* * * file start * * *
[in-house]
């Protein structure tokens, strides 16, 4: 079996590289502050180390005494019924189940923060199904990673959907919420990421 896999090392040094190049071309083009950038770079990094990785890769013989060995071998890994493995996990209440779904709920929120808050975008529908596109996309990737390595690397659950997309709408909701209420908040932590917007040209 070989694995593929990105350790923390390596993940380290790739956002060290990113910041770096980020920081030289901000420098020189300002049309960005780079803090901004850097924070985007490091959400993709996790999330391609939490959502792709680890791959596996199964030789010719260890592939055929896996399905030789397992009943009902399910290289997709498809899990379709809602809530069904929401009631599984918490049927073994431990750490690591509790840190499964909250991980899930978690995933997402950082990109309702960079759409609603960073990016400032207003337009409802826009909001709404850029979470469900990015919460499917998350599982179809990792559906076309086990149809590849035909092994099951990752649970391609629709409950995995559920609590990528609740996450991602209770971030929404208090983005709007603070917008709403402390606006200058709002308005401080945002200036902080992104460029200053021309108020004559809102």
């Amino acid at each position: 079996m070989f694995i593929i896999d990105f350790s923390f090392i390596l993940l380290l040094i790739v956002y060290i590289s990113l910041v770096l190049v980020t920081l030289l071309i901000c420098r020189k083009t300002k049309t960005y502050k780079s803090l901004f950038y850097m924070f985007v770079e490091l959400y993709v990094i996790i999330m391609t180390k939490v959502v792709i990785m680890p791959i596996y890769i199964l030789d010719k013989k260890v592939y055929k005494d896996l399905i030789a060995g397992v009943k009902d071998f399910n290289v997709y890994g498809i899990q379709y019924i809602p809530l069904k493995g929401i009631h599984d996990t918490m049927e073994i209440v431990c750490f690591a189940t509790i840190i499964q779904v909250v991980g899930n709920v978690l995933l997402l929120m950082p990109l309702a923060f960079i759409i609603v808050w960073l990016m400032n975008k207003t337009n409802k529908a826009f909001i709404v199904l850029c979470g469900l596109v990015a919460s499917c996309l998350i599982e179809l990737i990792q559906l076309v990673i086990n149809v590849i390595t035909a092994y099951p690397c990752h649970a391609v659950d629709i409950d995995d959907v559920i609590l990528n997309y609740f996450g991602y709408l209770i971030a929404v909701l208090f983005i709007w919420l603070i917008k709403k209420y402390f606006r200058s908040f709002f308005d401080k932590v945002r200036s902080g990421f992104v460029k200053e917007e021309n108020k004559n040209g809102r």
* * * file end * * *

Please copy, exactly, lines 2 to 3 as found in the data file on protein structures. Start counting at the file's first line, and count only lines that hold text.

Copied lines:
């Protein structure tokens, strides 16, 4: 079996590289502050180390005494019924189940923060199904990673959907919420990421 896999090392040094190049071309083009950038770079990094990785890769013989060995071998890994493995996990209440779904709920929120808050975008529908596109996309990737390595690397659950997309709408909701209420908040932590917007040209 070989694995593929990105350790923390390596993940380290790739956002060290990113910041770096980020920081030289901000420098020189300002049309960005780079803090901004850097924070985007490091959400993709996790999330391609939490959502792709680890791959596996199964030789010719260890592939055929896996399905030789397992009943009902399910290289997709498809899990379709809602809530069904929401009631599984918490049927073994431990750490690591509790840190499964909250991980899930978690995933997402950082990109309702960079759409609603960073990016400032207003337009409802826009909001709404850029979470469900990015919460499917998350599982179809990792559906076309086990149809590849035909092994099951990752649970391609629709409950995995559920609590990528609740996450991602209770971030929404208090983005709007603070917008709403402390606006200058709002308005401080945002200036902080992104460029200053021309108020004559809102």
């Amino acid at each position: 079996m070989f694995i593929i896999d990105f350790s923390f090392i390596l993940l380290l040094i790739v956002y060290i590289s990113l910041v770096l190049v980020t920081l030289l071309i901000c420098r020189k083009t300002k049309t960005y502050k780079s803090l901004f950038y850097m924070f985007v770079e490091l959400y993709v990094i996790i999330m391609t180390k939490v959502v792709i990785m680890p791959i596996y890769i199964l030789d010719k013989k260890v592939y055929k005494d896996l399905i030789a060995g397992v009943k009902d071998f399910n290289v997709y890994g498809i899990q379709y019924i809602p809530l069904k493995g929401i009631h599984d996990t918490m049927e073994i209440v431990c750490f690591a189940t509790i840190i499964q779904v909250v991980g899930n709920v978690l995933l997402l929120m950082p990109l309702a923060f960079i759409i609603v808050w960073l990016m400032n975008k207003t337009n409802k529908a826009f909001i709404v199904l850029c979470g469900l596109v990015a919460s499917c996309l998350i599982e179809l990737i990792q559906l076309v990673i086990n149809v590849i390595t035909a092994y099951p690397c990752h649970a391609v659950d629709i409950d995995d959907v559920i609590l990528n997309y609740f996450g991602y709408l209770i971030a929404v909701l208090f983005i709007w919420l603070i917008k709403k209420y402390f606006r200058s908040f709002f308005d401080k932590v945002r200036s902080g990421f992104v460029k200053e917007e021309n108020k004559n040209g809102r």